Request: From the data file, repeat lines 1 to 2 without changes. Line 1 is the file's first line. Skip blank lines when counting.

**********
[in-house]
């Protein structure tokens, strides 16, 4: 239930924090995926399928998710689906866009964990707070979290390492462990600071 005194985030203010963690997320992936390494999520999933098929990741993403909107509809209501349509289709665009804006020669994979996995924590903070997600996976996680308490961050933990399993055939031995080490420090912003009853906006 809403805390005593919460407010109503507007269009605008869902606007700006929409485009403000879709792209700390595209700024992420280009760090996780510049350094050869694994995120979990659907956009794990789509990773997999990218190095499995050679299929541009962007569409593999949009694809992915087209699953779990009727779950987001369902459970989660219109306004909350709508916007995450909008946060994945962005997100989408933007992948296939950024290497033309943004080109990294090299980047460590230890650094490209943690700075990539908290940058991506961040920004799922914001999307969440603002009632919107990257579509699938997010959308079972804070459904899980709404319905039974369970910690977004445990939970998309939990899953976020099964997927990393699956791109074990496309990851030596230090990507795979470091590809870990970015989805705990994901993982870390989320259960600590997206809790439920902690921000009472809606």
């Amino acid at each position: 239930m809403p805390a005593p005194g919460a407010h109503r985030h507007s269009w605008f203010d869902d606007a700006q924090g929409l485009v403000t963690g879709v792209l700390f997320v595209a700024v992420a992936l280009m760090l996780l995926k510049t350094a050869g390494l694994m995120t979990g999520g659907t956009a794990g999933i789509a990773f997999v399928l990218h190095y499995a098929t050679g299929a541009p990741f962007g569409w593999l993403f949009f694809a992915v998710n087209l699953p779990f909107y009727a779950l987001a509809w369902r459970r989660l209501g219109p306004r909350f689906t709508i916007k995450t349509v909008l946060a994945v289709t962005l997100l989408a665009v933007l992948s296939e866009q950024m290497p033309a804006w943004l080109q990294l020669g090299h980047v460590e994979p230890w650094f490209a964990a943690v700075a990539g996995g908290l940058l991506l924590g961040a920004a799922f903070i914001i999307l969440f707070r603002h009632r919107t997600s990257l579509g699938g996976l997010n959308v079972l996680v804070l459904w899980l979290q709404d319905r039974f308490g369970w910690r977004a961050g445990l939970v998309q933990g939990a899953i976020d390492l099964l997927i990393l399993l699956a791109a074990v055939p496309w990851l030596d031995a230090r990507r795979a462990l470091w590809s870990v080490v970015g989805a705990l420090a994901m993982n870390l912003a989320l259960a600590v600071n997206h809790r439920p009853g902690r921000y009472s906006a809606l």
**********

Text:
[in-house]
């Protein structure tokens, strides 16, 4: 239930924090995926399928998710689906866009964990707070979290390492462990600071 005194985030203010963690997320992936390494999520999933098929990741993403909107509809209501349509289709665009804006020669994979996995924590903070997600996976996680308490961050933990399993055939031995080490420090912003009853906006 809403805390005593919460407010109503507007269009605008869902606007700006929409485009403000879709792209700390595209700024992420280009760090996780510049350094050869694994995120979990659907956009794990789509990773997999990218190095499995050679299929541009962007569409593999949009694809992915087209699953779990009727779950987001369902459970989660219109306004909350709508916007995450909008946060994945962005997100989408933007992948296939950024290497033309943004080109990294090299980047460590230890650094490209943690700075990539908290940058991506961040920004799922914001999307969440603002009632919107990257579509699938997010959308079972804070459904899980709404319905039974369970910690977004445990939970998309939990899953976020099964997927990393699956791109074990496309990851030596230090990507795979470091590809870990970015989805705990994901993982870390989320259960600590997206809790439920902690921000009472809606």